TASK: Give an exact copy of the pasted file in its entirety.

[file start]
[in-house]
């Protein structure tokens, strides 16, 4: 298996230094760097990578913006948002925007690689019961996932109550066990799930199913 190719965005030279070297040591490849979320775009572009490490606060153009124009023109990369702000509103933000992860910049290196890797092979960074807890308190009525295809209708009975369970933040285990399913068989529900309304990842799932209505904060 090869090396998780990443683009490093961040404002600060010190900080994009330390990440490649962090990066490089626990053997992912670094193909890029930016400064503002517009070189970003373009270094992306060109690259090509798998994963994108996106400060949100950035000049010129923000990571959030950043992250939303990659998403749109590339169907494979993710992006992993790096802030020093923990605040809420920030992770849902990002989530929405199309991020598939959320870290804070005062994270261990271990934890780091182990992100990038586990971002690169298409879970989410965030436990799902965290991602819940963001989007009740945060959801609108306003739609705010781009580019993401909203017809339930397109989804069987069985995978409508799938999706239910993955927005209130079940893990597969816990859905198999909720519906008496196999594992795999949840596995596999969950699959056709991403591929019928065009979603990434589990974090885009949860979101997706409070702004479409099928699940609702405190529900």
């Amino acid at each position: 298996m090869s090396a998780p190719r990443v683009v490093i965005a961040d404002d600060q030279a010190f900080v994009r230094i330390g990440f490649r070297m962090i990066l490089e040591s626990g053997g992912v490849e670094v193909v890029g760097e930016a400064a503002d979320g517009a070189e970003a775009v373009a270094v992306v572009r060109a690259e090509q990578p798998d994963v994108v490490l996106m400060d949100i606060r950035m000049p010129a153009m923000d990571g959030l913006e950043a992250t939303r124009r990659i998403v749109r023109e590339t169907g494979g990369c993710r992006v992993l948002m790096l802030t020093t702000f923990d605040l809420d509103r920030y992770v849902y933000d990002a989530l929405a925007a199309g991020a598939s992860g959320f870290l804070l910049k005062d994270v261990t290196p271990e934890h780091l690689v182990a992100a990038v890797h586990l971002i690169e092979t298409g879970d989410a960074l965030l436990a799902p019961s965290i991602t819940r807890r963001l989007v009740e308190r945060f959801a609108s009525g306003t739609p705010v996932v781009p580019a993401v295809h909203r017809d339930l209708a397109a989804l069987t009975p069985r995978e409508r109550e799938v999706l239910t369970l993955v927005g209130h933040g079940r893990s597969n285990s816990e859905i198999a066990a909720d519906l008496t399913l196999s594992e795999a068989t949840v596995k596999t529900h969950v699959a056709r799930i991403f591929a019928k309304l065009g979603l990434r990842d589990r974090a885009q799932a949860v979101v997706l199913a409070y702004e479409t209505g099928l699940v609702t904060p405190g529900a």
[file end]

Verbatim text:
[in-house]
């Protein structure tokens, strides 16, 4: 298996230094760097990578913006948002925007690689019961996932109550066990799930199913 190719965005030279070297040591490849979320775009572009490490606060153009124009023109990369702000509103933000992860910049290196890797092979960074807890308190009525295809209708009975369970933040285990399913068989529900309304990842799932209505904060 090869090396998780990443683009490093961040404002600060010190900080994009330390990440490649962090990066490089626990053997992912670094193909890029930016400064503002517009070189970003373009270094992306060109690259090509798998994963994108996106400060949100950035000049010129923000990571959030950043992250939303990659998403749109590339169907494979993710992006992993790096802030020093923990605040809420920030992770849902990002989530929405199309991020598939959320870290804070005062994270261990271990934890780091182990992100990038586990971002690169298409879970989410965030436990799902965290991602819940963001989007009740945060959801609108306003739609705010781009580019993401909203017809339930397109989804069987069985995978409508799938999706239910993955927005209130079940893990597969816990859905198999909720519906008496196999594992795999949840596995596999969950699959056709991403591929019928065009979603990434589990974090885009949860979101997706409070702004479409099928699940609702405190529900």
């Amino acid at each position: 298996m090869s090396a998780p190719r990443v683009v490093i965005a961040d404002d600060q030279a010190f900080v994009r230094i330390g990440f490649r070297m962090i990066l490089e040591s626990g053997g992912v490849e670094v193909v890029g760097e930016a400064a503002d979320g517009a070189e970003a775009v373009a270094v992306v572009r060109a690259e090509q990578p798998d994963v994108v490490l996106m400060d949100i606060r950035m000049p010129a153009m923000d990571g959030l913006e950043a992250t939303r124009r990659i998403v749109r023109e590339t169907g494979g990369c993710r992006v992993l948002m790096l802030t020093t702000f923990d605040l809420d509103r920030y992770v849902y933000d990002a989530l929405a925007a199309g991020a598939s992860g959320f870290l804070l910049k005062d994270v261990t290196p271990e934890h780091l690689v182990a992100a990038v890797h586990l971002i690169e092979t298409g879970d989410a960074l965030l436990a799902p019961s965290i991602t819940r807890r963001l989007v009740e308190r945060f959801a609108s009525g306003t739609p705010v996932v781009p580019a993401v295809h909203r017809d339930l209708a397109a989804l069987t009975p069985r995978e409508r109550e799938v999706l239910t369970l993955v927005g209130h933040g079940r893990s597969n285990s816990e859905i198999a066990a909720d519906l008496t399913l196999s594992e795999a068989t949840v596995k596999t529900h969950v699959a056709r799930i991403f591929a019928k309304l065009g979603l990434r990842d589990r974090a885009q799932a949860v979101v997706l199913a409070y702004e479409t209505g099928l699940v609702t904060p405190g529900a």